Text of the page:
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Volume 1, Issue 9

 

Cover Image

Cover Figure: Paraffin-embedded right heart tissue sections stained with trichrome.
See the article by Asosingh et al.

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WASHINGTON, March 28,  2017 – Welcome to the “Advance Notice,”  newsletter which provides highlights from issues of Blood Advances, the open-access journal of the American Society of Hematology (ASH), that  are hand-picked by Blood Advances Editor-in-Chief Robert Negrin, MD.

The use of antithymocyte globulin to prevent both acute and chronic graft-versus-host disease as well as promote engraftment has been an area of intense debate. Recent studies add light to this discussion. In this issue’s Point-Counterpoint, Dr. Bacigalupo, and Drs. Kekre and Antin discuss this important topic. We hope you enjoy the discussion and welcome your comments.

Recent evidence has suggested a link between the bone marrow and the heart in the genesis of right ventricle disease and pulmonary hypertension. Asosingh et al, characterize an interesting murine model involving caveolin-1 deficiency where knockout animals develop disease highly similar to pulmonary hypertension with elevated right heart pressure and right ventricle hypertrophy. They find that transplanting caveolin-1 knockout animals with normal bone marrow prevented this disease and the reverse transplant resulted in disease generation, which highlights this interesting and relatively unappreciated interaction between the bone marrow and heart function.

Dendritic cells (DCs) are known to be the primary cells responsible for the initiation of an immune response. DCs express a number of receptors that respond to both endogenous and exogenous ligands and influence both innate and adaptive immunity. In this issue, Lopez Robles and colleagues further characterize the C-type lectin receptor CLEC-1 on human DCs. This receptor was previously identified on rat DCs, where it was demonstrated to downregulate Th17 responses. Their studies demonstrate a role for CLEC-1 as an inhibitory receptor for human DCs that may represent a novel therapeutic target.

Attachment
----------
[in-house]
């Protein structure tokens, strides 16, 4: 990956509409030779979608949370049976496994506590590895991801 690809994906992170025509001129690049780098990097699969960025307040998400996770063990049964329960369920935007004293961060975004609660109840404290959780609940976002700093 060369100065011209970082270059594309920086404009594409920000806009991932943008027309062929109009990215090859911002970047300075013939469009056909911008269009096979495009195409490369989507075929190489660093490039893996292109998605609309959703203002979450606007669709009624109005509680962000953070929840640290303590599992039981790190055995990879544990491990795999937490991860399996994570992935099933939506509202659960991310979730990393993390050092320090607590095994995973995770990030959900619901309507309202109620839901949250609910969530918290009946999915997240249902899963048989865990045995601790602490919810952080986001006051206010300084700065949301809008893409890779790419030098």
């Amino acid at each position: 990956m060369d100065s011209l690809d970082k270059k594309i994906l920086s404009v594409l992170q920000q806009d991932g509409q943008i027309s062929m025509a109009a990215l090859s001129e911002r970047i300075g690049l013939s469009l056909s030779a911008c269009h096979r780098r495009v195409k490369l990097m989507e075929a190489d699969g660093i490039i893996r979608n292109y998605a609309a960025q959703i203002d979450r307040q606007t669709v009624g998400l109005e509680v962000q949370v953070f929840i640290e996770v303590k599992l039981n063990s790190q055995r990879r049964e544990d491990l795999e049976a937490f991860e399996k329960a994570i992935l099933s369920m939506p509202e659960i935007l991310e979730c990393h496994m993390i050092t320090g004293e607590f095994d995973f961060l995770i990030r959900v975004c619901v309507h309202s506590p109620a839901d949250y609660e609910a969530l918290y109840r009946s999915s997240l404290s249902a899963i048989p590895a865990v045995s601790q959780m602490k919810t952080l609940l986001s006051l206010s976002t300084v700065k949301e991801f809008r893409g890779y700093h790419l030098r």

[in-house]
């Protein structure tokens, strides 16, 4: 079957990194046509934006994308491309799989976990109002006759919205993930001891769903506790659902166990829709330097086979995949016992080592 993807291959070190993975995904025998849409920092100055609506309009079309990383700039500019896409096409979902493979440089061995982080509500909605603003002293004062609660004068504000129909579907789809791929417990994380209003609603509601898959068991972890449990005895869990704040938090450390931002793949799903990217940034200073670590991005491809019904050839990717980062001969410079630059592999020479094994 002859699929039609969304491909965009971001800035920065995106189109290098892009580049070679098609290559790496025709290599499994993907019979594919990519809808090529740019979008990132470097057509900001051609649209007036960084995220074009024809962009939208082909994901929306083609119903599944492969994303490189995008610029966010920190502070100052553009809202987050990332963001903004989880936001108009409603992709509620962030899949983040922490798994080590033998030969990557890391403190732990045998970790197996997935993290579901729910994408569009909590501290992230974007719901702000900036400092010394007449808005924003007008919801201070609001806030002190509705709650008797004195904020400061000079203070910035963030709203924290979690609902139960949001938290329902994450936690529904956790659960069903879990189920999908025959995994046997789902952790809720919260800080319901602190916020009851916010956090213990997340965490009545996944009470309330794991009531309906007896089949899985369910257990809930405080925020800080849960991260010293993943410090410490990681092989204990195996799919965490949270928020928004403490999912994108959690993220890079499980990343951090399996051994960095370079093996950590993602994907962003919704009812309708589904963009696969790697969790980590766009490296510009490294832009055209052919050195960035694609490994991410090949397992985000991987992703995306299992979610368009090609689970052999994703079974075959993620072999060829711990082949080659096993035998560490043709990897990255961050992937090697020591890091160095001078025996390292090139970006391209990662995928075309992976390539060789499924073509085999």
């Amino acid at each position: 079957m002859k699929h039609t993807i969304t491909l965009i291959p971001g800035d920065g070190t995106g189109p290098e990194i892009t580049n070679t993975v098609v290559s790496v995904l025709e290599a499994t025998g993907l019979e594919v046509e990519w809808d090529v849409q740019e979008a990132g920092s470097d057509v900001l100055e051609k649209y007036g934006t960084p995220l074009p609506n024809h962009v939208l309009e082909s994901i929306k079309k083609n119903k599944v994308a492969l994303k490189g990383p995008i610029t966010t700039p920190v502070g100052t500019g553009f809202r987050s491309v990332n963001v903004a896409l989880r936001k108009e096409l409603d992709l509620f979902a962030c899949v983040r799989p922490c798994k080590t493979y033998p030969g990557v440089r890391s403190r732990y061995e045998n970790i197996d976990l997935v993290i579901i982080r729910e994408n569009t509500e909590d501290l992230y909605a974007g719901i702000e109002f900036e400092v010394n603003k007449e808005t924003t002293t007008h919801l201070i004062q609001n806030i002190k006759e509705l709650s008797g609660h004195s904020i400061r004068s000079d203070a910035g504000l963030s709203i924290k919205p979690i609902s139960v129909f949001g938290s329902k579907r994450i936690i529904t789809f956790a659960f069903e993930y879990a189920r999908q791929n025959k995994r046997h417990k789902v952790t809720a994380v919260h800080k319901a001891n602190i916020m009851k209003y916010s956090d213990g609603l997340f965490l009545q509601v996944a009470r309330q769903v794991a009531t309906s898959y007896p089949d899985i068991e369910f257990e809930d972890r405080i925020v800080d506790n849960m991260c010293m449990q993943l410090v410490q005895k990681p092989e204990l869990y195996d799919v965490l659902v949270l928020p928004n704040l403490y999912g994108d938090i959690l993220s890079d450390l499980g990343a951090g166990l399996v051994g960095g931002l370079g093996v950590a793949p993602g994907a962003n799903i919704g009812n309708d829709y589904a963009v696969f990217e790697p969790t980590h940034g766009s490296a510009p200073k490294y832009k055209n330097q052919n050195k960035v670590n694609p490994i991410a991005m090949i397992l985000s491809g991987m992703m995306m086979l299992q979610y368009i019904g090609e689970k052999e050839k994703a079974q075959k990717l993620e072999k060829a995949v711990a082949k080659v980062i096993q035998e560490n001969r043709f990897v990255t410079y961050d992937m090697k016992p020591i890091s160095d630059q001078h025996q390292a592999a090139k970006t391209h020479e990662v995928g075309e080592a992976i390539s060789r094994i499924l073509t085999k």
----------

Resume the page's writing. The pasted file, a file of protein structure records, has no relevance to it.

Burkitt lymphoma (BL) is the most common pediatric cancer in sub-Saharan Africa. Lombardo and colleagues from the Fred Hutchinson Cancer Research Center, make a Global Advances contribution. They have performed high-throughput sequencing of the B-cell receptor in 51 primary tumors from patients in Ghana and Uganda. Their findings suggest that the disease arises from an abnormal B-cell progenitor and that ongoing mutational processes impact the BL cells.

The plasminogen activation complex is known to be involved in the pathogenesis of inflammatory arthritis in the inbred murine model system. Thornton et al, explore the role of urokinase plasminogen activator and its receptor in mice prone to developing this disease. A role for the receptor in driving the progression of disease when expressed on hematopoietic cells is demonstrated, highlighting this interesting biology.

Featured Visual Abstract

High-throughput sequencing of the B-cell receptor in African Burkitt lymphoma reveals clues to pathogenesis

Katharine A. Lombardo, David G. Coffey, Alicia J. Morales, Christopher S. Carlson, Andrea M. H. Towlerton, Sarah E. Gerdts, Francis K. Nkrumah, Janet Neequaye, Robert J. Biggar, Jackson Orem, Corey Casper, Sam M. Mbulaiteye, Kishor G. Bhatia, Edus H. Warren

 

 

 

 

Blood Advances is the official open-access journal of the American Society of Hematology (ASH) (www.hematology.org), the world’s largest professional society concerned with the causes and treatment of blood disorders.

ASH’s mission is to further the understanding, diagnosis, treatment, and prevention of disorders affecting blood, bone marrow, and the immunologic, hemostatic, and vascular systems by promoting research, clinical care, education, training, and advocacy in hematology.